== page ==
The second morning we picked up our Shadow Creek permits in Mammoth and jumped on a shuttle that dropped us off at the trailhead near Agnew Meadows. We were stoked to go and wasted no time hitting the trail. The first small section of the Shadow Creek Trail (SCT) is along the Pacific Crest Trail, but we were quickly diverted from the PCT and headed into Ansel Adams Wilderness and towards Olaine Lake. We made it to Olaine in what seemed like minutes as we hiked down into the canyon. We stopped for an apple snack. Apples are my favorite hiking food. I will easily fill a bear canister full with Fugis rather than dehydrated meals and eat three per day.

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Olaine Lake looking northwestwards . The saddle just to the left of center of the image is where Shadow Creek enters the canyon. We are headed that way to Shadow Lake.
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Hiking up the switchbacks beneath Shadow Lake.

Beyond Olaine, we crossed the stream that cut this canyon. Once across Shadow Creek, daunting switchbacks litter the trail up the side of the opposing canyon wall and a ~220 m elevation gain begins. This is the hardest section of the trail, but what awaits at the top cannot be justly described by words.

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Laura sits on the north shore of Shadow Lake after lunch.

Shadow Lake made a good lunch and nap spot. We may have rested there too long because it was hard to leave and the distance to Lake Ediza seemed much longer than it was.

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Looking westward near the shore of Lake Ediza. The snow pack between the two peaks looked like a single airborne duck to me; I called him Bill. We camped on the nice big area of grass.

We camped on the west side of Ediza, getting there about half an hour before the sun went over the ridge. We were above 9000′ at this point and the temperature drop after the shadows came was incredible. Fires were not allowed in this area, so we boiled some water, made dinner and cocoa, and wrapped ourselves in our bags. I slept without a tent and woke up once during the night to stargaze. I have never seen so many.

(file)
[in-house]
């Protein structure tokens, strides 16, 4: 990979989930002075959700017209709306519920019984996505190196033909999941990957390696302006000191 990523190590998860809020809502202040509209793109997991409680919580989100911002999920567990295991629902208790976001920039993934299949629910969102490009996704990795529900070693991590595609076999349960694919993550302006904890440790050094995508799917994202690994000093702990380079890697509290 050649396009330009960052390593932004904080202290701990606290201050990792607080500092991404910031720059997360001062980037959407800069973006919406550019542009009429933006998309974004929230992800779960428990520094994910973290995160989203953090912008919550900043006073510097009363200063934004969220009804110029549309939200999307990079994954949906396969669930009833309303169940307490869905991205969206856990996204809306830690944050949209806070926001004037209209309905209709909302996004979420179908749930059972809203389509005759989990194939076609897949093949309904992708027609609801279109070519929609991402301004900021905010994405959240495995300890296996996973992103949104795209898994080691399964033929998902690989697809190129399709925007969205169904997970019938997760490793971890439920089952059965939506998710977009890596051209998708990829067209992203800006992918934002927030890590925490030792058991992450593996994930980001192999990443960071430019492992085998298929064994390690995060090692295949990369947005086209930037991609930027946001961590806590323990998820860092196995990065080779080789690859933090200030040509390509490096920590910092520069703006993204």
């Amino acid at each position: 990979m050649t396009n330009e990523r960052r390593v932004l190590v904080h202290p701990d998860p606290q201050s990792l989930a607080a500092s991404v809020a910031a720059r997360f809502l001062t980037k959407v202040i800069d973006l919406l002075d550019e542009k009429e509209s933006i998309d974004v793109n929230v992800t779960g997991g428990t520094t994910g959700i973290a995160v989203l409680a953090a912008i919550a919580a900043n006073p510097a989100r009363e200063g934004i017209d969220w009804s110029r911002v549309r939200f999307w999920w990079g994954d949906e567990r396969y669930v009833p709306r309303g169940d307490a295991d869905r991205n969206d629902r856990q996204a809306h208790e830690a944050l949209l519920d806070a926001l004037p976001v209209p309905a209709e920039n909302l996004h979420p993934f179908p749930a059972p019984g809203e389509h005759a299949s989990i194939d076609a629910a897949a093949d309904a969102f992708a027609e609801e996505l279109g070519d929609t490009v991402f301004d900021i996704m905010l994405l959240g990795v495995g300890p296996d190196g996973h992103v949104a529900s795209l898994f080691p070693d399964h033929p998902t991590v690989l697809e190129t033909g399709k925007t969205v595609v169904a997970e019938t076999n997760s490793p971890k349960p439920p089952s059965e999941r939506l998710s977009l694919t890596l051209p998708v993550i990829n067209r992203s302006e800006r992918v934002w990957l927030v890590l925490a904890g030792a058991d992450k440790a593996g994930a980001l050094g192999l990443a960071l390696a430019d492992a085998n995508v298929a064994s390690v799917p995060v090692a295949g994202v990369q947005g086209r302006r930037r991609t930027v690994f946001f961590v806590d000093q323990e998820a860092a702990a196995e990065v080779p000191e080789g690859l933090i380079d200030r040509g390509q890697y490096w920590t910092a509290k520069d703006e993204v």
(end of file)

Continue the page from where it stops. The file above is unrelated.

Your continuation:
Day 3: Iceberg Lake

When I planned this trip, I made some ambitious alternate plans just in case we tackled the trail easily. If we had done well, we would have hiked up to Iceberg on Day 2 and then gone north towards Garnet Lake on Day 3. But we took it ‘easy’ on Day 2. On Day 3, Dur, Gatz, and I headed up to Iceberg Lake. It’s a short mile up a 500′ elevation gain to reach Iceberg. Millz and Laura had enough on the first day and felt like relaxing at Ediza instead.

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Looking back on Ediza as we head up to Iceberg Lake.

Iceberg Lake is one of the most amazing places I have ever been. I was going to polar bear the lake, but I made the mistake of putting in a toe instead of just committing my entire body. I don’t regret it. That water was freaking cold! The sun was so warm that we napped after lunch.

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Panoramic of Iceberg Lake. The volcanic rocks above are the Minarets.
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Gaterbee loving the sun naps.
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Headed back to Ediza.

We came back to relax the rest of the day. Millz and Laura had flown some kites and tried their hands at fishing. Millz even caught a fish with my backpacking pole. All of us played a card game, enjoyed the scenery, and bonded over college stories for the rest of the day. That night was much colder.

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Me unsuccessfully trying to take a me and Gatz pic. Millz is playing with the fishing pole in the background.
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That night was cold. Dur caught a pic if me in my bag all frosted over. 

Day 4: The Pack Out

The final day is always sad, but the trail always seems new on the path back. We returned the way we came in, stopped for a beer and food, and drove home.

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Looking back at camp and the Minarets.
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One last goodbye to Bill and the crystal clear waters of Ediza.
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One last view back across Shadow Lake and already becoming nostalgic. This was the last we could see of the Minarets.
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Heading back down the switchbacks towards Olaine.
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Millz dancing on a log at Olaine, while Gatz wonders how she has the energy. He immediately laid down, disgusted by her spunkiness.
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Gaterang was actually worn out by the end. Here he is Protesting Millz’ dancing.
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We made it back to civilization.

We began talks of the next one – JMT segment 1 (Yosemite Valley to Tuolumne Meadows) July 2018.